In this paper, the underwater antitorpedo shrapnel [23] as research object. The numerical simulation of the flow around the projectile, which is thrown in the direction perpendicular to the axis of the underwater shrapnel, is studied. The flow velocity and the crosssection shapes are changed in simulation experiments in order to reduce the drag of projectile, avoid the single frequency vortex street and resonance, avoid the projectile deviating from the scheduled trajectory and ensure the power radius of shrapnel. Based on DES and combined with the engineering design requirements of the submunition, the numerical simulation about underwater projectile cylinder flow is executed in the supercritical and extremely supercritical region. And the variation law and relationship between average liftdrag coefficient, Strouhal number and the shape of the column section, the flow velocity are compared and analyzed. It provides a reference for the engineering design of underwater antitorpedo shrapnel.
2. Computational models and method verification
2.1. Description of the test case and models
Hypothesis: Actually, the projectile is moving in the underwater trajectory, and the water fluid medium is stationary. In this paper, to study the flow around the projectile, the projectile is stationary and the water medium fluid is given the relative velocity ${u}_{0}$. As shown in Fig. 1, based on quantities of simulation explorations and the Refs. [417], the calculation flow field and the relative position of the cylinder are established. The coordinate origin is located at the outer circle center of the crosssection. The excircle diameter of these crosssections both are $D=$100 mm. Initially, the direction of flow velocity ${u}_{0}$ is in the positive direction of the $x$axis. Also, the velocity component of the fluid in the $x$axis direction is defined as ${u}_{x}$, and the velocity component in the $y$axis is ${u}_{y}$. The flow field is 40$D$×16$D$, and the upstream flow area is 8$D$×16$D$. In order to observe the morphology of the vortex shedding, downstream flow area is 32$D$×16$D$. The distance from the origin to the upper and lower boundaries is 8$D$, so that the influence of the upper and lower wall boundary on the calculation results can be ignored.
Fig. 1The sketch map of flow field in numerical simulation
Fig. 2Relative position of prisms in flow field
The direction of flow velocity ${u}_{0}$ and the position relations of the fourprism, sixprism, eightprism, twelveprism, twentyfourprism and circular cylinder are shown in Figs. 1 and 2. In order to make the feature length of each projectile equal, the position of the projectile in the flow field is shown in Fig. 2. So that it is convenient to analyze the variation of the lift coefficient and drag coefficient of the projectile with different crosssection shapes.
According to the underwater trajectory of the projectile, the simulation test schemes are shown in Table 1. By changing the flow velocity and the shape of the crosssection, this paper studies the characteristics of the underwater flow field and the change rules of the lift and drag coefficient and the Strouhal number.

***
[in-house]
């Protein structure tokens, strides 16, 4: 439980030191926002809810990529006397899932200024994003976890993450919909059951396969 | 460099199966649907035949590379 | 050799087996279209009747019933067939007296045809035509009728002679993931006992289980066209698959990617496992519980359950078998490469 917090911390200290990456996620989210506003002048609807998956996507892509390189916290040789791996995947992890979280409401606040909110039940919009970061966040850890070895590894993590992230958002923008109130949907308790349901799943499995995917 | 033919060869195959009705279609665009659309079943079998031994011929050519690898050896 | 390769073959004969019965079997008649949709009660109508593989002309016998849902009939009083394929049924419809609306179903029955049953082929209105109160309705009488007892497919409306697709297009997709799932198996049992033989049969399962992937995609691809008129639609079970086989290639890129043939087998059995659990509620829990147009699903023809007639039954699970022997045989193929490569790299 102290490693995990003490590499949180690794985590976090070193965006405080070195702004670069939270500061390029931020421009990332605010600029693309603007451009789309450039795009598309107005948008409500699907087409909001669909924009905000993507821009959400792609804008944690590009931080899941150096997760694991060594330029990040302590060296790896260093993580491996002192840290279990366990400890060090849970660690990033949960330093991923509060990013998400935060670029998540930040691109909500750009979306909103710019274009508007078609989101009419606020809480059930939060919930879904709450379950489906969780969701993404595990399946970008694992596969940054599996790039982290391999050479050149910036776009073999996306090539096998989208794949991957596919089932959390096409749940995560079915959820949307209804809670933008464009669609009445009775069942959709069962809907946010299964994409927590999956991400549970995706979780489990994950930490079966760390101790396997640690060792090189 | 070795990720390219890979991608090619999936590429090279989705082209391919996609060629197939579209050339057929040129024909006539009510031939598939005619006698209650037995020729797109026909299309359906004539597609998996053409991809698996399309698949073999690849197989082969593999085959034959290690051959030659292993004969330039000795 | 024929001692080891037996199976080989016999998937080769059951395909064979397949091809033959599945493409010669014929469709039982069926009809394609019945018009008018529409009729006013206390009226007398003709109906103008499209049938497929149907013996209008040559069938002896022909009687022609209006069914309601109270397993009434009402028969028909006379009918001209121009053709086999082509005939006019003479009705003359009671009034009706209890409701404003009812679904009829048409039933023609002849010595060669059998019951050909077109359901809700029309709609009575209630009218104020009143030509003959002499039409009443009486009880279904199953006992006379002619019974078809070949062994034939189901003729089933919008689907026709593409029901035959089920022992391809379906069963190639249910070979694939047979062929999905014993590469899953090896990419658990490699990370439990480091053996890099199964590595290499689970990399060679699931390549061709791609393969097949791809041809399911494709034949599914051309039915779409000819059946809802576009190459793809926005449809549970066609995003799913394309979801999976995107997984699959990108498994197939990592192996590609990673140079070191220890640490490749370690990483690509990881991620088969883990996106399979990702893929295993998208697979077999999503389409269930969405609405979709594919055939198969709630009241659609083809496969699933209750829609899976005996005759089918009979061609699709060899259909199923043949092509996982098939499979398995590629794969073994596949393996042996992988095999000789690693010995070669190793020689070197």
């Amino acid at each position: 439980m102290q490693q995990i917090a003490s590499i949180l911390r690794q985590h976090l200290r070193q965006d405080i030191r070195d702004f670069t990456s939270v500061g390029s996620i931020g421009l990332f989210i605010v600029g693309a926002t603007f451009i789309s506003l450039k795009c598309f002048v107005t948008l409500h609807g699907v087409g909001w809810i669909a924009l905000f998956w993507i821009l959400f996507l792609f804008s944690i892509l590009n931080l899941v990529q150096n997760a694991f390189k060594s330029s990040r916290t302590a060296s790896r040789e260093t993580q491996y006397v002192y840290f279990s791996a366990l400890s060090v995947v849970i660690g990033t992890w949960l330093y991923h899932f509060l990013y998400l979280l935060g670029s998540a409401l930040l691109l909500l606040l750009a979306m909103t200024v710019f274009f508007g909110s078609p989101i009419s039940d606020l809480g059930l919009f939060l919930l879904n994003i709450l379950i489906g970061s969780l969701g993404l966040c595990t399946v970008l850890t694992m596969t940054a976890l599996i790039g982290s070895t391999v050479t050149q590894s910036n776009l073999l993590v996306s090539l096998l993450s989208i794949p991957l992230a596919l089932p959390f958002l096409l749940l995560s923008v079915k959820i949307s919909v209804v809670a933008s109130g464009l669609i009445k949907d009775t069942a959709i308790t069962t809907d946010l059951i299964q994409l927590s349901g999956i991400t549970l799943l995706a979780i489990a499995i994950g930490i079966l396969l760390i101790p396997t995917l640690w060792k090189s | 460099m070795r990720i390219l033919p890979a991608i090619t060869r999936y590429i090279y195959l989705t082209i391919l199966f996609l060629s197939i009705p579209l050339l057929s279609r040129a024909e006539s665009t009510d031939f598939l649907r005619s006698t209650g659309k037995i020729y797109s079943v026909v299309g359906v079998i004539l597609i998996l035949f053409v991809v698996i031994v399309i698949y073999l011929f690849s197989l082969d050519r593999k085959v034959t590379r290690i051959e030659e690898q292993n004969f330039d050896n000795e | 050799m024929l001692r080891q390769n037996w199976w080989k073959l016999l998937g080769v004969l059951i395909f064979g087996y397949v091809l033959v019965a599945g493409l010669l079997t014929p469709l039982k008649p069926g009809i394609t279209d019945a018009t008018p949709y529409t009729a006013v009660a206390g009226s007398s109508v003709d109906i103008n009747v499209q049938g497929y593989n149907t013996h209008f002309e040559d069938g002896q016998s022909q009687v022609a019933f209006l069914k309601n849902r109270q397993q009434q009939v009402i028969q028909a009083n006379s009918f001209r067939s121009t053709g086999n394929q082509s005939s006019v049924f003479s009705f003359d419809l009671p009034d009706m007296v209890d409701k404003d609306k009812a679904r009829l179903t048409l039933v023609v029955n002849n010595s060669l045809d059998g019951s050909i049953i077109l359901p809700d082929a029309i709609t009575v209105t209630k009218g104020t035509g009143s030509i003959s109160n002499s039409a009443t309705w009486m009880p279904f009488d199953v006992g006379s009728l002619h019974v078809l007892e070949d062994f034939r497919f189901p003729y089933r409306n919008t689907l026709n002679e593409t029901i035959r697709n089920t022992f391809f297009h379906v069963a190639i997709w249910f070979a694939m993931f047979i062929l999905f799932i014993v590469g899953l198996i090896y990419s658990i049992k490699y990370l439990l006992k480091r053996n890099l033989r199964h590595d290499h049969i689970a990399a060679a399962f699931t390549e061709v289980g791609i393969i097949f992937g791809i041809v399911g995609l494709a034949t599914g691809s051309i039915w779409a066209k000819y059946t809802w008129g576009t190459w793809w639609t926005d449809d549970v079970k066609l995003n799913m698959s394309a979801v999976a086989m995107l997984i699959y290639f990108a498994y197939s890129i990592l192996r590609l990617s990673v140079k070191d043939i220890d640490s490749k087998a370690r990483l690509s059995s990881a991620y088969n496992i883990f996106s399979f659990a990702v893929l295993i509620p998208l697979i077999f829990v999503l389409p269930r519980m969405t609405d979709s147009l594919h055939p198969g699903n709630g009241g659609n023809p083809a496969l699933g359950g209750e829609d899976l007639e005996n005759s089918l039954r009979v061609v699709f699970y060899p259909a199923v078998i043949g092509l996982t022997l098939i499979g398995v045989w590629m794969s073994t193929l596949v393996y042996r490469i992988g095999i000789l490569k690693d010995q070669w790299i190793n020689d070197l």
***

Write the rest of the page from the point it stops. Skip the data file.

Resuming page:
Table 1Simulation test scheme
Scheme No.  Crosssection shape  Excircle diameter  ${u}_{0}$  Reynolds number 
F4  Quadrilateral  100 mm  50 m/s  5.0×10^{6} 
F6  Hexagon  100 mm  50 m/s  5.0×10^{6} 
F8  Octagon  100 mm  50 m/s  5.0×10^{6} 
F12  Regular twelveedge polygon  100 mm  50 m/s  5.0×10^{6} 
F24  Regular twentyfouredge polygon  100 mm  50 m/s  5.0×10^{6} 
FH  Circle  100 mm  50 m/s  5.0×10^{6} 
H1  Circle  100 mm  25 m/s  2.5×10^{6} 
H2  Circle  100 mm  100 m/s  1.0×10^{7} 
H3  Circle  100 mm  150 m/s  1.5×10^{7} 
H4  Circle  100 mm  200 m/s  2.0×10^{7} 
2.2. Grid division and turbulence model
The Kármán vortex is caused by the complex turbulent flows around the boundary layer of the cylinder, so the result of numerical simulation is directly affected by the quality of mesh. As shown in Fig. 3, the fourprism calculation flow field is divided into seven regions, and the flow field of sixprism, eightprism and cylinder are divided into nine regions. In order to reduce the number of grids and accelerate the calculation speed, the grid density from the center of the area 4 or area 5 to the surrounding gradually reduces. As shown in Fig. 3(b), the Otype topological structure, which increases the density of grids around the projectile, is used to accurately observe the boundary layer of the complex flow and vortex shedding patterns, and the scale factor is 0.26. According to meshindependent test results and the grid scale in the Ref. [5], the thickness of the first layer mesh of is 0.00001 m in the nearwall region, and the grid expansion factor in the radial direction (geometrical series) is 1.07 to assure high resolution grid in the boundary layer.
Fig. 3Topology structure of flow field mesh for projectile with different crosssections